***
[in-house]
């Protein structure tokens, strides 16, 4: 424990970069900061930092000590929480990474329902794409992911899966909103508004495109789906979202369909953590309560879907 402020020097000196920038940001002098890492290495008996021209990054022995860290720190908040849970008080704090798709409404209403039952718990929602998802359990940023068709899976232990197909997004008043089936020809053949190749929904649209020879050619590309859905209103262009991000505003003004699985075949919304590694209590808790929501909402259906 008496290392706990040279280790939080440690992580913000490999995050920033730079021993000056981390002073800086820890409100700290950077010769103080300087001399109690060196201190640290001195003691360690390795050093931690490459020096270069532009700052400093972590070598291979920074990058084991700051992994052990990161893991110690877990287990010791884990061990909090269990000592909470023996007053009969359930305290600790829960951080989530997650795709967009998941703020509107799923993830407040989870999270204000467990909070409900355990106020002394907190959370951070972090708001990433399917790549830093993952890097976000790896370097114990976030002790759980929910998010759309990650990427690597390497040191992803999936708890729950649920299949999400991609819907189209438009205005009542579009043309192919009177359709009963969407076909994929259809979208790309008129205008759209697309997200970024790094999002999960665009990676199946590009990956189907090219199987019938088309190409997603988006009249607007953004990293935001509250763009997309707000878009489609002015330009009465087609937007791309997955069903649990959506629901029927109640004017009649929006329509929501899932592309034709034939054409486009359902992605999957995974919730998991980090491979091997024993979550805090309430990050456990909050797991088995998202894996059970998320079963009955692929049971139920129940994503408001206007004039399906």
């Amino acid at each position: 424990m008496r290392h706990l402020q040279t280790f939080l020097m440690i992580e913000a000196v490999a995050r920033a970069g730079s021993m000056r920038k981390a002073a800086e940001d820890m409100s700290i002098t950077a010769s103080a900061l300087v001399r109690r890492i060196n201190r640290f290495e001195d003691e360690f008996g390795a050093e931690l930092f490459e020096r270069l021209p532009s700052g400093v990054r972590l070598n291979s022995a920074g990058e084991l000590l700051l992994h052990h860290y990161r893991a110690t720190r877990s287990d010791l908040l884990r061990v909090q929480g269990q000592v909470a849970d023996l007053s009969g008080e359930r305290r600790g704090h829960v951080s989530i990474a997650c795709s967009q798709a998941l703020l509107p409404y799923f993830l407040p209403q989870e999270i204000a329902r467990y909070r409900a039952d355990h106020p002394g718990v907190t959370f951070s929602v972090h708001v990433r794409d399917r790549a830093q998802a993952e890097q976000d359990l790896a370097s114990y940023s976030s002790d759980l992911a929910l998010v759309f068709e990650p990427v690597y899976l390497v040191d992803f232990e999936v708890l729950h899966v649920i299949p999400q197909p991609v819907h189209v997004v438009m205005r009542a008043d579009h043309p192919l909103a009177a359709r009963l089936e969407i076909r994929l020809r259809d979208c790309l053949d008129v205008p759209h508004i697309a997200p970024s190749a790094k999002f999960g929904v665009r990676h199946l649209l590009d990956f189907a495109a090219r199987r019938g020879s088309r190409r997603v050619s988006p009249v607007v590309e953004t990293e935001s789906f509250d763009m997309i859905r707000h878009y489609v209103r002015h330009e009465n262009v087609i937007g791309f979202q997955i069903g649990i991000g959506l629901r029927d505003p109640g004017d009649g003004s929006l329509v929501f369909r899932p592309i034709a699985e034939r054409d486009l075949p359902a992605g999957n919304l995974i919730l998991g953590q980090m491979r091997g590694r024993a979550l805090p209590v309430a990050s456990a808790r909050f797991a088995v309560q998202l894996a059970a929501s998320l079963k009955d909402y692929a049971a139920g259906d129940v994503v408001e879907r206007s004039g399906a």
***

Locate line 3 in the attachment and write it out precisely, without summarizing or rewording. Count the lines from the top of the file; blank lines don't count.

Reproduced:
């Amino acid at each position: 424990m008496r290392h706990l402020q040279t280790f939080l020097m440690i992580e913000a000196v490999a995050r920033a970069g730079s021993m000056r920038k981390a002073a800086e940001d820890m409100s700290i002098t950077a010769s103080a900061l300087v001399r109690r890492i060196n201190r640290f290495e001195d003691e360690f008996g390795a050093e931690l930092f490459e020096r270069l021209p532009s700052g400093v990054r972590l070598n291979s022995a920074g990058e084991l000590l700051l992994h052990h860290y990161r893991a110690t720190r877990s287990d010791l908040l884990r061990v909090q929480g269990q000592v909470a849970d023996l007053s009969g008080e359930r305290r600790g704090h829960v951080s989530i990474a997650c795709s967009q798709a998941l703020l509107p409404y799923f993830l407040p209403q989870e999270i204000a329902r467990y909070r409900a039952d355990h106020p002394g718990v907190t959370f951070s929602v972090h708001v990433r794409d399917r790549a830093q998802a993952e890097q976000d359990l790896a370097s114990y940023s976030s002790d759980l992911a929910l998010v759309f068709e990650p990427v690597y899976l390497v040191d992803f232990e999936v708890l729950h899966v649920i299949p999400q197909p991609v819907h189209v997004v438009m205005r009542a008043d579009h043309p192919l909103a009177a359709r009963l089936e969407i076909r994929l020809r259809d979208c790309l053949d008129v205008p759209h508004i697309a997200p970024s190749a790094k999002f999960g929904v665009r990676h199946l649209l590009d990956f189907a495109a090219r199987r019938g020879s088309r190409r997603v050619s988006p009249v607007v590309e953004t990293e935001s789906f509250d763009m997309i859905r707000h878009y489609v209103r002015h330009e009465n262009v087609i937007g791309f979202q997955i069903g649990i991000g959506l629901r029927d505003p109640g004017d009649g003004s929006l329509v929501f369909r899932p592309i034709a699985e034939r054409d486009l075949p359902a992605g999957n919304l995974i919730l998991g953590q980090m491979r091997g590694r024993a979550l805090p209590v309430a990050s456990a808790r909050f797991a088995v309560q998202l894996a059970a929501s998320l079963k009955d909402y692929a049971a139920g259906d129940v994503v408001e879907r206007s004039g399906a």